In Front of Putin, Internet Titans Lose Their Nerve
Published: June 25, 2014 (Issue # 1817)
The statements that President Vladimir Putin made at a recent meeting with leaders of the Russian Internet are hardly worth discussing. As usual, he offered only vague assurances of support for a variety of freedoms while pretending that all of the recent legislative initiatives tightening control over the Internet were designed exclusively to fight pedophiles, drugs, terrorism and suicide.
What is worth discussing is the position of the Internet industry leaders themselves. In the run-up to the meeting, many observers recalled the conversation that then prime minister Putin held with Internet professionals on Dec. 29, 1999 — the first and only in the past 15 years.
Over the course of those 15 years the Russian Internet has evolved into an industry doing more than 5 trillion rubles ($143 billion) in business annually, employing 1.3 million IT professionals, generating 8.5 percent of Russia’s gross domestic product and accounting for 2.5 percent of all its trade. Almost every market is now connected in some way with the Internet. What’s more, Russian companies have shown that they are able to dominate the domestic Internet market even after global corporations entered the fray.
However, the people invited to the meeting with Putin did not behave like the leaders of such a powerful industry.
Many had hoped that the meeting would provide a forum to discuss the disastrous impact that two years of state regulations have had on the Russian Internet. They also hoped industry leaders would present a united front to the president — who personally inflicted serious damage to the sector by publicly stating that the Internet is the brainchild of the CIA and by criticizing Russian Internet giants Yandex, Mail.ru and Qiwi, causing their stocks to plummet on the Nasdaq.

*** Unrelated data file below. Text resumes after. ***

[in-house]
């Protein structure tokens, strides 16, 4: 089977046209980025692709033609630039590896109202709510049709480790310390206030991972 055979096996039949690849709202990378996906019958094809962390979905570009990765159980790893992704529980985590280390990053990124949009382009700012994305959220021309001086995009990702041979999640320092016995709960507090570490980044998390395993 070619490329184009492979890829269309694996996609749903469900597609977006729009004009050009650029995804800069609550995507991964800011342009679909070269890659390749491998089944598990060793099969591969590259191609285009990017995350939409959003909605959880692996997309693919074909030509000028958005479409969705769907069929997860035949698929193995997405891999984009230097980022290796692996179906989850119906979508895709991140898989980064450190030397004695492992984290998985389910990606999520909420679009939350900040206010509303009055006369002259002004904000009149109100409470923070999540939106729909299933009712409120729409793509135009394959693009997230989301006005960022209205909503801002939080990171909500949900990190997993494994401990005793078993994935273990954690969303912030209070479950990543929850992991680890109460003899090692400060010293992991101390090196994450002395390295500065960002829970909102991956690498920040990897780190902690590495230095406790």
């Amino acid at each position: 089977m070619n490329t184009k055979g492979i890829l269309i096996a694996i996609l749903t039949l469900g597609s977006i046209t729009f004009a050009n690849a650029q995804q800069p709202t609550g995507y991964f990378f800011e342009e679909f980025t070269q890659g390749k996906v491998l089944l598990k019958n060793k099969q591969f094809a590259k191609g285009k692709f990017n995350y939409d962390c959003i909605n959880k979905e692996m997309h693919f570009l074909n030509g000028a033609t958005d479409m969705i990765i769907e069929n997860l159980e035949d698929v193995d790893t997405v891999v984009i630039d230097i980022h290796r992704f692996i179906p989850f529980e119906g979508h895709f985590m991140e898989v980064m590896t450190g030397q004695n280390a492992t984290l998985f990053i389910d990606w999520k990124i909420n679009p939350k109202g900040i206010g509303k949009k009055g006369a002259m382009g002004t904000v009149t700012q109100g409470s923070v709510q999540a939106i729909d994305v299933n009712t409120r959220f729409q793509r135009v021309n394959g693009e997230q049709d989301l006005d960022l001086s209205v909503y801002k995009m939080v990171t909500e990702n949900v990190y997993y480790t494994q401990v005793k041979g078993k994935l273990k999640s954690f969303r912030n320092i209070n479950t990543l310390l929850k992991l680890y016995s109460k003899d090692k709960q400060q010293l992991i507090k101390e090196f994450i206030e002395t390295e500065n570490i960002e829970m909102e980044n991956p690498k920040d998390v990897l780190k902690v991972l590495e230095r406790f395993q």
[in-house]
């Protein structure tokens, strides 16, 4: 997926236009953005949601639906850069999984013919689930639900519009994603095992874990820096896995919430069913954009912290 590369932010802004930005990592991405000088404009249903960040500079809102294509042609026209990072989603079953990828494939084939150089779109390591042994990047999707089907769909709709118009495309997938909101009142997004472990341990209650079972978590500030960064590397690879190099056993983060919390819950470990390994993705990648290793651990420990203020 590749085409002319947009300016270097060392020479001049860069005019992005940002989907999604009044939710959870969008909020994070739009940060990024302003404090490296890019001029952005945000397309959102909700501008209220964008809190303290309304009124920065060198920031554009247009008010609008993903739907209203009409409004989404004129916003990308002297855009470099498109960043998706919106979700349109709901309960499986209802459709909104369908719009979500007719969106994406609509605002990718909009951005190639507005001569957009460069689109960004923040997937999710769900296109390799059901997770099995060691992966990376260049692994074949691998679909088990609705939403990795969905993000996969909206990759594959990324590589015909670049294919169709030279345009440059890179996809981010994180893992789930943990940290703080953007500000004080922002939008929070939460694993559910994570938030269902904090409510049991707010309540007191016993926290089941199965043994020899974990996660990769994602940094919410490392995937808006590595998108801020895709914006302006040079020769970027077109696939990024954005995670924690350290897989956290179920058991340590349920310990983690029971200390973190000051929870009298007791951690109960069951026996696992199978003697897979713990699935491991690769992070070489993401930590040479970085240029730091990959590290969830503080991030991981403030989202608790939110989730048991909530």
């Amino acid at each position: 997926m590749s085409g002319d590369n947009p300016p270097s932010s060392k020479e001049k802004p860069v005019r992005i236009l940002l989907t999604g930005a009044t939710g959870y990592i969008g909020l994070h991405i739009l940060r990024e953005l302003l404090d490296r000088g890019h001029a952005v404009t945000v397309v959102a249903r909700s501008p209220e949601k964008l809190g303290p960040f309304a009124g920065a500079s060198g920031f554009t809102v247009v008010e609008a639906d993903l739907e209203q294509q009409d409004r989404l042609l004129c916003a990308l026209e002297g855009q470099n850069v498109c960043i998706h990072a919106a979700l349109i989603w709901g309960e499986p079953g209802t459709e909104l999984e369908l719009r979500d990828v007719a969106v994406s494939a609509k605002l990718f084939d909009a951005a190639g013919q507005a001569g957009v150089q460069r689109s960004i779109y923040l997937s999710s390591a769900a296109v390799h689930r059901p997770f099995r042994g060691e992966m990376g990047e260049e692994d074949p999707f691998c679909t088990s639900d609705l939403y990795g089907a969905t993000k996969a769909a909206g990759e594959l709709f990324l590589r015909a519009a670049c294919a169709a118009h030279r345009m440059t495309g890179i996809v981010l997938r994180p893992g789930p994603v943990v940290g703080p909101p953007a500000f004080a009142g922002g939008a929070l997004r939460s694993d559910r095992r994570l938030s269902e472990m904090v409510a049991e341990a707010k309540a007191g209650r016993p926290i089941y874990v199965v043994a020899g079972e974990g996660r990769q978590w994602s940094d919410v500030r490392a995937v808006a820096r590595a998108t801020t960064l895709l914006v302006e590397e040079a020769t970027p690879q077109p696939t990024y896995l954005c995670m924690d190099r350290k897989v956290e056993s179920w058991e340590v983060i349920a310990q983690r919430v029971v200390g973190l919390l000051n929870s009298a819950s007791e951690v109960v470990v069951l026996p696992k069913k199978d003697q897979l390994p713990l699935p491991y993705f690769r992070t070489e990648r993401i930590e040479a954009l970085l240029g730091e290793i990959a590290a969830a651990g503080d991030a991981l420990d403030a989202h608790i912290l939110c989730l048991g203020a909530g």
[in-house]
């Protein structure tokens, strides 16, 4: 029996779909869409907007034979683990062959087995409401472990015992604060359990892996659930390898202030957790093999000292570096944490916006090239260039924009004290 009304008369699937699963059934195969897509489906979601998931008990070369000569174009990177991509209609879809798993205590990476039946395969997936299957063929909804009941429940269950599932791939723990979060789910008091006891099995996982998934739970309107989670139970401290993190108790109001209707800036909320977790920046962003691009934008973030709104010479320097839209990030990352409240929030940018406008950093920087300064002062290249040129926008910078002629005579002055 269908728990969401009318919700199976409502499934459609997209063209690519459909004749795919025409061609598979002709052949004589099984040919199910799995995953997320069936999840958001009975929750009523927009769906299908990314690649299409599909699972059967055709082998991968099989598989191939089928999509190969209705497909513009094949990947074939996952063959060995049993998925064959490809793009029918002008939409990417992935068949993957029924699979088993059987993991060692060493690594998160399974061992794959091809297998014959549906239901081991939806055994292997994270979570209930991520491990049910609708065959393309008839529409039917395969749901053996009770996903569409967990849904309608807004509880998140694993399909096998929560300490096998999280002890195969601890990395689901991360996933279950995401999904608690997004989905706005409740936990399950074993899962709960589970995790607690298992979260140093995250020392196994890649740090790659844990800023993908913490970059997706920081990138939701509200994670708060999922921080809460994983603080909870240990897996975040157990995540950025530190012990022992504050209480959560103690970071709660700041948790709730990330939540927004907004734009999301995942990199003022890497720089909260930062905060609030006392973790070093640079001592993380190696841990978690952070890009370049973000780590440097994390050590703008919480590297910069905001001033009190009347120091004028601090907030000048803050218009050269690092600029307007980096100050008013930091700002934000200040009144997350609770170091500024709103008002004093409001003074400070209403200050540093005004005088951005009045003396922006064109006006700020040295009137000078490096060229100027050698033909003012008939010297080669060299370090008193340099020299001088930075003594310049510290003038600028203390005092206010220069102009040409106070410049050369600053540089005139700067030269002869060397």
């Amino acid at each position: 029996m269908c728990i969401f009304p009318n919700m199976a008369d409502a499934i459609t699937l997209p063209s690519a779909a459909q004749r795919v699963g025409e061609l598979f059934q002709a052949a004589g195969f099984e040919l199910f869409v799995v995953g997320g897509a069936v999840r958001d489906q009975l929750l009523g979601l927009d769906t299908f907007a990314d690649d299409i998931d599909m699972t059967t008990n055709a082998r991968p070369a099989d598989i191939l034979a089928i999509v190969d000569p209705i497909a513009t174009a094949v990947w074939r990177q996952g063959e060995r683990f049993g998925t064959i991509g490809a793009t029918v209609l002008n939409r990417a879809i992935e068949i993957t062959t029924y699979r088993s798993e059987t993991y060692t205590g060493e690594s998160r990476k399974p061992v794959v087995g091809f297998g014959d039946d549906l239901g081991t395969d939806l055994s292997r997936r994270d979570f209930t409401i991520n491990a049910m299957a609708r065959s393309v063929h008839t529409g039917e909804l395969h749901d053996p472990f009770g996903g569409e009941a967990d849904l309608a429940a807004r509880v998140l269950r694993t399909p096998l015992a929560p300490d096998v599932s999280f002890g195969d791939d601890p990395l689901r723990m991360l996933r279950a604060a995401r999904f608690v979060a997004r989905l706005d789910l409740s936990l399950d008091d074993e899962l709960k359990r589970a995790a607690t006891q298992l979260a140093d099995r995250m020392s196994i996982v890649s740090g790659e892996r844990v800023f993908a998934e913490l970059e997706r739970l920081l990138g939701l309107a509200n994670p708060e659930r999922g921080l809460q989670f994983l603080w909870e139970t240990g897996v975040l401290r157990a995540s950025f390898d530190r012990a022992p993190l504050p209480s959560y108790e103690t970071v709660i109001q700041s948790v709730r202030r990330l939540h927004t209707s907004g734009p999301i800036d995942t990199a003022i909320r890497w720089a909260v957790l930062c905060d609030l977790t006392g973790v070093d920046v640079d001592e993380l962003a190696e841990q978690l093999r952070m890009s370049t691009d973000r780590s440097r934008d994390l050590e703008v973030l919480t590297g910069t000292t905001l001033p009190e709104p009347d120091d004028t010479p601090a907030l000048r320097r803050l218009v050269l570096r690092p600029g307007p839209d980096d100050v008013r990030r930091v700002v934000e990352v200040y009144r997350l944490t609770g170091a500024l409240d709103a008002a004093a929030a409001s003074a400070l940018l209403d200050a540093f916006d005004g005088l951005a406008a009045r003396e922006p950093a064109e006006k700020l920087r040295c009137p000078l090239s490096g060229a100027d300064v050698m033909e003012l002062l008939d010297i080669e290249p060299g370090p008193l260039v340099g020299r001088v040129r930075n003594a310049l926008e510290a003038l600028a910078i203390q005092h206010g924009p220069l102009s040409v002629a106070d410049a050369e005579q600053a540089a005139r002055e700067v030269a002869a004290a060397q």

Instead, the subject of regulation was never even raised. The recently passed law tightening restrictions on blogs was only mentioned once.
That comment came from Vkontakte deputy CEO Boris Dobrodeyev, who is himself hardly an opposition leader. Boris’s father, Oleg, is head of the All-Russia State Television and Radio Broadcasting Company, a state media behemoth. Despite Boris having only worked at the social network since January, Mail.Ru Group — Russia’s second-largest Internet company and owner of a 52 percent share in Vkontakte — has already nominated him to replace CEO Pavel Durov.
And even then, Dobrodeyev only referred to blogs as part of his attempt to point out that Vkontakte has about 80,000 groups with more than 3,000 followers — a figure almost exceeding the total number of online media in the country and underscoring the importance of blogs to the Internet business as a whole. In fact, Dobrodeyev made his comment at an open meeting before Putin’s arrival, meaning that the president never even heard it directly.
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